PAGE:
Research by PRMA Surgeons Decreases DIEP Flap Complications
Is there a way to reduce complication rates during DIEP flap breast reconstruction?
A study conducted at PRMA and published in Plastic & Reconstructive Surgery Global Open, finds that the use of a second vein during DIEP flap surgery, a procedure that rebuilds the patient’s breasts after mastectomy using her own tummy skin and fat, can significantly reduce the risk of flap loss and other DIEP flap complications.
“Sometimes we come across patients that develop what we call congestion in the DIEP flap” says Dr. Steven Pisano of PRMA. “When this happens, the flap turns purple. This basically means that blood is getting into the flap but is pooling in the tissue instead of flowing back out. This “back-up” of blood increases the risk of flap complications like fat necrosis, partial loss and even complete failure of the reconstruction.”
Pisano says that the use of a second ‘exit-vein’ so to speak, allows the surgeon to save the flap and ensure a successful breast reconstruction.
The study, which analyzed 1616 patients, showed that the percentage of cases where the surgeon had to use the second vein was about 3.3%. Dr. Pisano said however, that since the publication of the paper, the percentage of flaps where a second vein is used is now 5-10% because the surgeons have gained further experience recognizing the very earliest, most subtle signs of venous congestion.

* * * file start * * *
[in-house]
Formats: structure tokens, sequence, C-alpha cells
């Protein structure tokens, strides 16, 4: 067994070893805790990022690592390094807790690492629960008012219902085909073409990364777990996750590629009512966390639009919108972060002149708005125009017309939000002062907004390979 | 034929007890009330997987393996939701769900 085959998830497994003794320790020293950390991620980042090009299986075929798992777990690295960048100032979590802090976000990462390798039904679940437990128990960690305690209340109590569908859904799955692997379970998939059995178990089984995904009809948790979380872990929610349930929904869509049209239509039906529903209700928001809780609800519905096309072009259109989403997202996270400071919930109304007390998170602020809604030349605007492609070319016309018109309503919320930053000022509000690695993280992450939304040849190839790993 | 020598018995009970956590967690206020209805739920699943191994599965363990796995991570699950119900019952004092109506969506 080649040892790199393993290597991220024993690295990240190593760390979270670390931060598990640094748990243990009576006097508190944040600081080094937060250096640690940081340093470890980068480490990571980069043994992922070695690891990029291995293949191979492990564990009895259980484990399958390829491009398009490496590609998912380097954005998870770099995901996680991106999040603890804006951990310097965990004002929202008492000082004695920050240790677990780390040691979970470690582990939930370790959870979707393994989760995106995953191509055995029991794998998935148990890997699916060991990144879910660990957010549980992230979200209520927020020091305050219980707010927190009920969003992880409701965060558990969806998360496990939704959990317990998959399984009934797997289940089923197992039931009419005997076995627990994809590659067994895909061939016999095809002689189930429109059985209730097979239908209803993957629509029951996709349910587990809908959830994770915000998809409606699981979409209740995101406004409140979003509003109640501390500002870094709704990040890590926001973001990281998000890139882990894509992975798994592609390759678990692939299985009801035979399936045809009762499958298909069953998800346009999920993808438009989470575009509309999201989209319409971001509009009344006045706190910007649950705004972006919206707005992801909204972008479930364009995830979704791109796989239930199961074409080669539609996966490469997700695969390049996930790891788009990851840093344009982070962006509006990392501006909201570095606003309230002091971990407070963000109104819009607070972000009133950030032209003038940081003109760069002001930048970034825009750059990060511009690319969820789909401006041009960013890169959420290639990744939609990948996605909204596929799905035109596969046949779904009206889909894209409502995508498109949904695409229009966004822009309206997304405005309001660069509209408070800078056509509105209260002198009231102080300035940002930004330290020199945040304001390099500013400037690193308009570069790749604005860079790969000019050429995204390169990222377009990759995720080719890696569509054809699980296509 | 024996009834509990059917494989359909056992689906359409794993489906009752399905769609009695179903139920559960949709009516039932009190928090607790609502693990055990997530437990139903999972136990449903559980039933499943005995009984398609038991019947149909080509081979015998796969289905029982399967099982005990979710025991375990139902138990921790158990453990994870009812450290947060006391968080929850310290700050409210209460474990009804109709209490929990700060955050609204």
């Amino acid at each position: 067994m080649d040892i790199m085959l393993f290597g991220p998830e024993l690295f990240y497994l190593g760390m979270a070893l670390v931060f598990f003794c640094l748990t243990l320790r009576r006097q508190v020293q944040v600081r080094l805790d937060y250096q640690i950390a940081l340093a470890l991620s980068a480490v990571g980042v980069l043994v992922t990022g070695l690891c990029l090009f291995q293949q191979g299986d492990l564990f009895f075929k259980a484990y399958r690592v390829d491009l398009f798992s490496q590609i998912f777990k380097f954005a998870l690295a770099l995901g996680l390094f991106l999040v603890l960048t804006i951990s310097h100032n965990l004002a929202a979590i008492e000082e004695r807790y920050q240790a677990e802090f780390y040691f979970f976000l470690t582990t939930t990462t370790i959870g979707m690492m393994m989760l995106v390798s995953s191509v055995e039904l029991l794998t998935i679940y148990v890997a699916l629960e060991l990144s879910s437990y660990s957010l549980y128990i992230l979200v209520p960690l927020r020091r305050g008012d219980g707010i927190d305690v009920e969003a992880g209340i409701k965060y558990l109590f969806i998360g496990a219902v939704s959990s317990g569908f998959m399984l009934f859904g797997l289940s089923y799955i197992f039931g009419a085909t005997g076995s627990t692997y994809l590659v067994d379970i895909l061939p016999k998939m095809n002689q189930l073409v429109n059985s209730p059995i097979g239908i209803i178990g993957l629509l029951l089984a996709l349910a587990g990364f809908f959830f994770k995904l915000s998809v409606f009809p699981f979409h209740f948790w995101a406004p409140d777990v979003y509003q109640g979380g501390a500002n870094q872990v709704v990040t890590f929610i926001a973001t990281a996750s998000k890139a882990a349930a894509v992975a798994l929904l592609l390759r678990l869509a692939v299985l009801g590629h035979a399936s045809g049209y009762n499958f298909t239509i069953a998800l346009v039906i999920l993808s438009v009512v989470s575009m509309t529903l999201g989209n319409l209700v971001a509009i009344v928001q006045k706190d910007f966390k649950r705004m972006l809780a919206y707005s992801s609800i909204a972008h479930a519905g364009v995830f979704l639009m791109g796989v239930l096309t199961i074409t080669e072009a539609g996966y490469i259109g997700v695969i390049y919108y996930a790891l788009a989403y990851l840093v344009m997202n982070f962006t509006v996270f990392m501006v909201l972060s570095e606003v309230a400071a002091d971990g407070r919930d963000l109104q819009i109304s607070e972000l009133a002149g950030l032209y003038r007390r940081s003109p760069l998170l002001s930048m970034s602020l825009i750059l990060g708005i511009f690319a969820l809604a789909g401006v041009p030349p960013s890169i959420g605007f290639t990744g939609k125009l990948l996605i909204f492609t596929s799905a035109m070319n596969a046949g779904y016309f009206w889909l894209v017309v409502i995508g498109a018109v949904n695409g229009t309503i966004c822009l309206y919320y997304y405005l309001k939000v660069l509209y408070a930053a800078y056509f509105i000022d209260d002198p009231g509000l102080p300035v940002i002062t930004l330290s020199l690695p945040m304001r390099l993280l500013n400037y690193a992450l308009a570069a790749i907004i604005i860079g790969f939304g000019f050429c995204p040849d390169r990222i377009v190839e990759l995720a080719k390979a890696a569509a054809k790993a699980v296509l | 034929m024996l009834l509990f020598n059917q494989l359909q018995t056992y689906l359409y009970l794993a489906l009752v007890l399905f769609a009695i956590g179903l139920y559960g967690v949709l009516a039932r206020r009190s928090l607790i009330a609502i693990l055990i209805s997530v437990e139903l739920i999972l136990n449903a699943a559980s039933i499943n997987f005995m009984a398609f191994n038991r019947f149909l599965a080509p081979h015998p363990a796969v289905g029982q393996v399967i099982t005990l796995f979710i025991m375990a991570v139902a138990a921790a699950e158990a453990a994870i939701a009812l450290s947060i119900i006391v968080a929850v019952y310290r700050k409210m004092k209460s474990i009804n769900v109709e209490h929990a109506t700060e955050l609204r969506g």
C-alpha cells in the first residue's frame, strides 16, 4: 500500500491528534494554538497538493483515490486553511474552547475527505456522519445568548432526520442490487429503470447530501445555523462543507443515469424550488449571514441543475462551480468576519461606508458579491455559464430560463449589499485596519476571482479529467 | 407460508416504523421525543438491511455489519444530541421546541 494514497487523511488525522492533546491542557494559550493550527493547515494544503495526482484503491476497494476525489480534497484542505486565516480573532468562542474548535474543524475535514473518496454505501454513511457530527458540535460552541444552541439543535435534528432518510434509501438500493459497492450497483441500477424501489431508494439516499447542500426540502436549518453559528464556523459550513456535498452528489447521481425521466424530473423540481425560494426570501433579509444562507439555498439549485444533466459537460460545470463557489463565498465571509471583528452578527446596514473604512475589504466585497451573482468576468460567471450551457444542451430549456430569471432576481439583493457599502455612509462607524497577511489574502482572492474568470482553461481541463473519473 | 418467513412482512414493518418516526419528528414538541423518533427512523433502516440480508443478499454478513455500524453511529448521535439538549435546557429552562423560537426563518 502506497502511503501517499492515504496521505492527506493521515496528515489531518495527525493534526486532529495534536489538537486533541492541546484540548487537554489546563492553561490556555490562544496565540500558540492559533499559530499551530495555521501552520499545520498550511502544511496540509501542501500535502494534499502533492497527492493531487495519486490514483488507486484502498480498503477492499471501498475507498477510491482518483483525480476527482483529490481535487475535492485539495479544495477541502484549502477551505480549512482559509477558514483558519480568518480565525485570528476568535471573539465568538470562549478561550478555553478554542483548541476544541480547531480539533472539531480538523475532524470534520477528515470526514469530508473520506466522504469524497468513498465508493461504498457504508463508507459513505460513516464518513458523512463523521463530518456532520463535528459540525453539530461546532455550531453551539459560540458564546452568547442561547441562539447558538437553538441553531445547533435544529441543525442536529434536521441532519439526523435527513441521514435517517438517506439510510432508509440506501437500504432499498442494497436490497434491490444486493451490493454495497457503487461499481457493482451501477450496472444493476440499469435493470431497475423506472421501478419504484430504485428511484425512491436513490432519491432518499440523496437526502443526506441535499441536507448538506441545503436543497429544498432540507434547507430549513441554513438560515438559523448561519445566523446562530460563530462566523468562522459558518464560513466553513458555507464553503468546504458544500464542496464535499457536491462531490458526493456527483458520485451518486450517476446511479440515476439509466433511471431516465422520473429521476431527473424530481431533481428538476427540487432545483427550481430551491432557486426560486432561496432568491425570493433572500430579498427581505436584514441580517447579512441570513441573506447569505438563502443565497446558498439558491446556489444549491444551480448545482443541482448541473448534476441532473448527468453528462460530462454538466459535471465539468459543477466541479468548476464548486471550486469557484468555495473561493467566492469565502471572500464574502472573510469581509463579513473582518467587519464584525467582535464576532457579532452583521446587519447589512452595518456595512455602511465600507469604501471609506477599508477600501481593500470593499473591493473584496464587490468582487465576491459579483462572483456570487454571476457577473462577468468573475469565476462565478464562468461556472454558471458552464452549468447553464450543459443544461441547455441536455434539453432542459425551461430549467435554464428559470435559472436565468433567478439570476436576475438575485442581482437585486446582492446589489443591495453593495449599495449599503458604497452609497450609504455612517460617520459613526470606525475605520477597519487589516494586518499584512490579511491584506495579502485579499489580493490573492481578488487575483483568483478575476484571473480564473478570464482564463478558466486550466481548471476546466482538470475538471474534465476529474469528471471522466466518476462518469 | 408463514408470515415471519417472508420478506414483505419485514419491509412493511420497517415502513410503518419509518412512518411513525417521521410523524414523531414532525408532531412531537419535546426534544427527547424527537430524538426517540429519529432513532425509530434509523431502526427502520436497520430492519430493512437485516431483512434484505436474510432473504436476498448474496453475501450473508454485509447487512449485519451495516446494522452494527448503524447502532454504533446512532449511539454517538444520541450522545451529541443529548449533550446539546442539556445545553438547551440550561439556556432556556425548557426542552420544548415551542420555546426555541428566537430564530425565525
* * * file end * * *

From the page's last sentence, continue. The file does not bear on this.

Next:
“What our study has taught us is that if we now notice during surgery that the patient’s blood vessels may not support the flap, we go ahead and use a second vein,” said Pisano. “This prevents the possibility of flap loss within the first couple of days after surgery due to congestion that wasn’t obvious in the operating room.”
PRMA is one of the largest plastic surgery groups in the US specializing in breast reconstruction. PRMA specializes in microsurgical flap procedures like the DIEP flap that use only the patient’s skin and fat while preserving muscle. PRMA performs over 700 DIEP flaps per year with a success rate over 99%.
Author: Brandy Haslam and Dr. Minas Chrysopoulo
What our study has taught us is that if we now notice during surgery that the patient’s blood vessels may not support the flap, we go ahead and use a second vein.